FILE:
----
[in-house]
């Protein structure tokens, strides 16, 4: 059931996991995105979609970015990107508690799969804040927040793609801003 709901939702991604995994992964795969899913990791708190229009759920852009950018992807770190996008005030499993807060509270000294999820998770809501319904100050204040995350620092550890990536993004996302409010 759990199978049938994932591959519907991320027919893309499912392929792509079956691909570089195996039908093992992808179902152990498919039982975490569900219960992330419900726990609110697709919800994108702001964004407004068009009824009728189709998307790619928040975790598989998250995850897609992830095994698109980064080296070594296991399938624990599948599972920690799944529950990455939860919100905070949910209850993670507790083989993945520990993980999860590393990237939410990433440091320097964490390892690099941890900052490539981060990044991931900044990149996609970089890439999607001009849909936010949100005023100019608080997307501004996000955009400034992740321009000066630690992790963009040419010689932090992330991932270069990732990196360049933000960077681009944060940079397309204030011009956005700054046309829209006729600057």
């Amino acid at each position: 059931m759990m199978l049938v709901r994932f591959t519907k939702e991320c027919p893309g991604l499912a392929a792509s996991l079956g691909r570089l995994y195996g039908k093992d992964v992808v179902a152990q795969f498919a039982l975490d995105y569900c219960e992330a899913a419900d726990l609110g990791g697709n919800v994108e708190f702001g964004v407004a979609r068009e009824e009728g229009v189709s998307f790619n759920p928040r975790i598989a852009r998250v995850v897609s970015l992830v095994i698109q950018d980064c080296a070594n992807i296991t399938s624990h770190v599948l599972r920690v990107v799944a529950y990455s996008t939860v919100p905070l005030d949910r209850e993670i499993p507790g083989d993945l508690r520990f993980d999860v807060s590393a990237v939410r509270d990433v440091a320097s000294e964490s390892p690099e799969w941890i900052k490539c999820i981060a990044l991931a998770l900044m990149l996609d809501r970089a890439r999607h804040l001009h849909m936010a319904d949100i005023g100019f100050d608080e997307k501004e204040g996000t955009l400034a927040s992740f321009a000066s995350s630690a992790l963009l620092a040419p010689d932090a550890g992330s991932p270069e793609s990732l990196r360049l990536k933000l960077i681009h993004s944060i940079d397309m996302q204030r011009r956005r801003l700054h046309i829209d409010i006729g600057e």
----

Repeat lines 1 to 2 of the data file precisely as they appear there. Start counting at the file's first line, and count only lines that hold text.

[in-house]
């Protein structure tokens, strides 16, 4: 059931996991995105979609970015990107508690799969804040927040793609801003 709901939702991604995994992964795969899913990791708190229009759920852009950018992807770190996008005030499993807060509270000294999820998770809501319904100050204040995350620092550890990536993004996302409010 759990199978049938994932591959519907991320027919893309499912392929792509079956691909570089195996039908093992992808179902152990498919039982975490569900219960992330419900726990609110697709919800994108702001964004407004068009009824009728189709998307790619928040975790598989998250995850897609992830095994698109980064080296070594296991399938624990599948599972920690799944529950990455939860919100905070949910209850993670507790083989993945520990993980999860590393990237939410990433440091320097964490390892690099941890900052490539981060990044991931900044990149996609970089890439999607001009849909936010949100005023100019608080997307501004996000955009400034992740321009000066630690992790963009040419010689932090992330991932270069990732990196360049933000960077681009944060940079397309204030011009956005700054046309829209006729600057």